Criminal prosecution should be considered by federal and state authorities whenever industrial activities cause grave harm to public health, consumer or worker safety, or the environment. Existing law, including the judicial “responsible corporate officer” doctrine, provides ample authority to support such indictments. Unfortunately, preoccupation with the mens rea of crimes has undermined the development of criminal law. Unless and until mens rea is conceived more broadly to include systematic and prolonged acts or omissions that recklessly magnify risk, the criminal option will be drastically underused.
Prosecutions should target the highest level of official against whom adequate evidence can be developed, avoiding cases against line supervisors who acted or failed to act because they feared reprisal. Once executives and their corporations are charged criminally, settlements should require defendants to acknowledge their crimes, as opposed to allowing them to enter so-called “deferred prosecution agreements.” Where the corporation is the defendant, settlements should require every feasible step toward establishing enduring safety protocols that pervade their operations top-to-bottom and side-to-side.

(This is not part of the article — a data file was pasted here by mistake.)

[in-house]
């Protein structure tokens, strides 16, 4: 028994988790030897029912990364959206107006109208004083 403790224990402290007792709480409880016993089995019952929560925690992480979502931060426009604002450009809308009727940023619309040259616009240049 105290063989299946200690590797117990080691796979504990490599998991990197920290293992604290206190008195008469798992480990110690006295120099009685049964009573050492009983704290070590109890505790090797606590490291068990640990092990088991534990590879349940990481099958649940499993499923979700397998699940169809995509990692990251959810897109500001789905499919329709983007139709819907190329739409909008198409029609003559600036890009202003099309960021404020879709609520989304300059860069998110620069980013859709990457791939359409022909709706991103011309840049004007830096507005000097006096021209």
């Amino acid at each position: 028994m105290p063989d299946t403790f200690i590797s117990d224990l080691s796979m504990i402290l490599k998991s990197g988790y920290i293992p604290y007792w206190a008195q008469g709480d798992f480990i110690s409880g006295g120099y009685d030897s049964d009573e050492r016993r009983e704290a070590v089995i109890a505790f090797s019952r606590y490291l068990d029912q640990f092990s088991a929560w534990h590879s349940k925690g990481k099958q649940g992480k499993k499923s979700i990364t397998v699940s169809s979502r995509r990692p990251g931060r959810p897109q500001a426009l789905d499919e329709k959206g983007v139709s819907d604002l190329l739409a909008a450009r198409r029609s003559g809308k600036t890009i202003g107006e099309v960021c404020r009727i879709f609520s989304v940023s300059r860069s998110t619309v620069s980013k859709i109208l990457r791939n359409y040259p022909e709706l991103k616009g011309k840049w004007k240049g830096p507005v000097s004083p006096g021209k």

The great legal historian Lawrence M. Friedman has written that “the history of criminal justice is not only the history of the forms of rewards and punishment; it is also a story about the dominant morality, and hence a history of power.” Viewed from this perspective, the criminal justice system is a sad commentary on the values our society claims to hold dear.
America’s 5,000 prisons hold about 2.3 million inmates, more than in any other country that records such statistics, including Russia. An additional 4.1 million people live under the supervision of correctional institutions, primarily on probation. African Americans are eight times more likely to be incarcerated than whites. Over the decade beginning in 2001, eight million people were arrested for marijuana; simple possession charges accounted for 88 percent of this total and marijuana was the target of 52 percent of all drug arrests. When the vicious cycle of racially discriminatory mass incarceration of poor people is juxtaposed against the vivid descriptions of the crimes committed by well-heeled corporate executives, the contrast has a devastating effect on the rule of law.